Reporting capabilities key for HIMSS Davies win
Miramont Family Medicine in Fort Collins, Colo., is crediting its recognition as a HIMSS Davies Award winner to its participation in a slew of IT projects at both state and national levels.
Miramont, which has six physicians and six mid-level providers at four clinics, was one of two winners this year in the ambulatory care category.
This was Miramont’s first year applying for the award. But as Medical Director John L. Bender, MD, noted, participation in research projects paved the way for Miramont to be able to demonstrate how IT has improved patient outcomes – which is exactly what HIMSS looks for in its applicants.
"The HIMSS Davies Awards of Excellence, in its 16th year, recognizes healthcare organizations across the country going beyond the standard of care with technology as they leverage health IT to demonstrate excellence in care and outcomes, " said David Collins, HIMSS’ director of healthcare information systems.
“Such data reporting allows us to gather feedback that provides direction on where we need to focus our efforts for quality improvement. Over time, we have seen our metrics for chronic disease management improve, and we can share this data with patients and payers alike," Bender said.
Miramont was recognized in 2009 by the National Committee for Quality Assurance as a Level III Patient PCMH, the highest level achievable, for its participation in the Colorado Patient-Centered Medical Home pilot.
Key to the pilot was the ability to pull metrics from an EHR, said Bender. Miramont does this through Dallas-based Clinical Integration Networks of America. The clinic also uses CINA to pull metrics, like those for diabetes and stroke patients, in order to report to Colorado’s state-disease management registry, Reach My Doctor, said Bender.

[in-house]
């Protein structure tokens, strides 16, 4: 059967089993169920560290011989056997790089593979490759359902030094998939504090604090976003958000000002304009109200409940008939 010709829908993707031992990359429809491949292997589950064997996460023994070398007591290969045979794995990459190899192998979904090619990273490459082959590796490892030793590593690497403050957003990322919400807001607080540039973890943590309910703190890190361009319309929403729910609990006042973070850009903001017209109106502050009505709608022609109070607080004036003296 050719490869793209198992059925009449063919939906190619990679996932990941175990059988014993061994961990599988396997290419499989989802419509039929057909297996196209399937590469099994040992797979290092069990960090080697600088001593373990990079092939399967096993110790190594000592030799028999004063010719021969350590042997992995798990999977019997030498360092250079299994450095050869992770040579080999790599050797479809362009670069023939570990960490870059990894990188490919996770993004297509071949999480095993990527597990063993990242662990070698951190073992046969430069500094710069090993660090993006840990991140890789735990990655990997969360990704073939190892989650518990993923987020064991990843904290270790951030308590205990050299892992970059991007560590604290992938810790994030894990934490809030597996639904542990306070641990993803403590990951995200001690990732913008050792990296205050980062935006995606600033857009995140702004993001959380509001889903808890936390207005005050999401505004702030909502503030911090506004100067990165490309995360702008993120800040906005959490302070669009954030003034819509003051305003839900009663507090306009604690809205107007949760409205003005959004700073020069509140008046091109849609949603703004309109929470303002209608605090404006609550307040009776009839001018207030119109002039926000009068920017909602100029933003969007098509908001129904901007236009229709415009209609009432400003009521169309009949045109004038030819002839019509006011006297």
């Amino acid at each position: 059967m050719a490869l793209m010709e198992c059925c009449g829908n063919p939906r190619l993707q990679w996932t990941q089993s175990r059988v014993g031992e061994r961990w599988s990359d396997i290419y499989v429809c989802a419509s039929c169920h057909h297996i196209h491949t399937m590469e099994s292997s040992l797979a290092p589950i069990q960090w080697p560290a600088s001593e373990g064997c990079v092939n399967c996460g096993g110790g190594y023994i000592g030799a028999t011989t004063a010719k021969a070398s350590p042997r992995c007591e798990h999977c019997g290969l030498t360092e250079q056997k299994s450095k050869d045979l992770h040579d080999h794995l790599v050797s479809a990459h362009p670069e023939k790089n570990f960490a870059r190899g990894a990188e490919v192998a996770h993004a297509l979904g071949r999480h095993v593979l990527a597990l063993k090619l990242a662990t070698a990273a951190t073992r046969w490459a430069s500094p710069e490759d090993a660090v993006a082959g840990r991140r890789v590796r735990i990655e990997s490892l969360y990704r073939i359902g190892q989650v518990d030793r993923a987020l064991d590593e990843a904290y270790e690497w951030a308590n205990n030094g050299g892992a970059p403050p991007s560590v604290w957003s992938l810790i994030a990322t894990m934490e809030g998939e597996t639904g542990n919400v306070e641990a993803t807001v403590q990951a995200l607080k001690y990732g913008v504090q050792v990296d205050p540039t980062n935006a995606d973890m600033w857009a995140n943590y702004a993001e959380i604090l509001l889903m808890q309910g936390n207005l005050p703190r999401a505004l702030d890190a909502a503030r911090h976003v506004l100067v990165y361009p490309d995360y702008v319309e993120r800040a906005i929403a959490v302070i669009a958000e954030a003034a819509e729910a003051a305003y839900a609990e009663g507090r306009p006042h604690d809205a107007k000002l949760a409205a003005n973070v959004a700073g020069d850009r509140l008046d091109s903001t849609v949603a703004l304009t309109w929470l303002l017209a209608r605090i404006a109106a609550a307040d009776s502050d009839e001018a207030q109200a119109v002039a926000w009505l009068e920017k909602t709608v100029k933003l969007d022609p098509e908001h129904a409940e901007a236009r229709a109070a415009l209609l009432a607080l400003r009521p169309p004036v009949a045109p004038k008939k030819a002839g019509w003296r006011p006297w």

Bender said Miramont was able to improve care for its diabetes patients –the percentage of patients with documented A1Cs went from 42 percent to 91.4 percent.
The clinic is also using CINA to report to Bridges to Excellence for the third quarter of 2010.
Bender said Miramont also enrolled in the national American Academy of Family Physicians’ electronic reporting research program, known as DARTNet, and a Medicaid incentive program called CCHAP that pays an extra 10 percent for administering developmental screening tools for conditions like depression.
“As this nation struggles with cost and quality issues relative to healthcare, there is a growing appreciation that – through the use of information technology – we can hope to monitor, understand and improve our health system,” said Daniel Griffin, MD, chairman of the HIMSS Davies Ambulatory Committee and 2006 Davies Award winner.
The pilots all pay for the metrics Miramont provides, which Bender said has “opened up a revenue stream,” giving Miramont a “competitive advantage in the market.”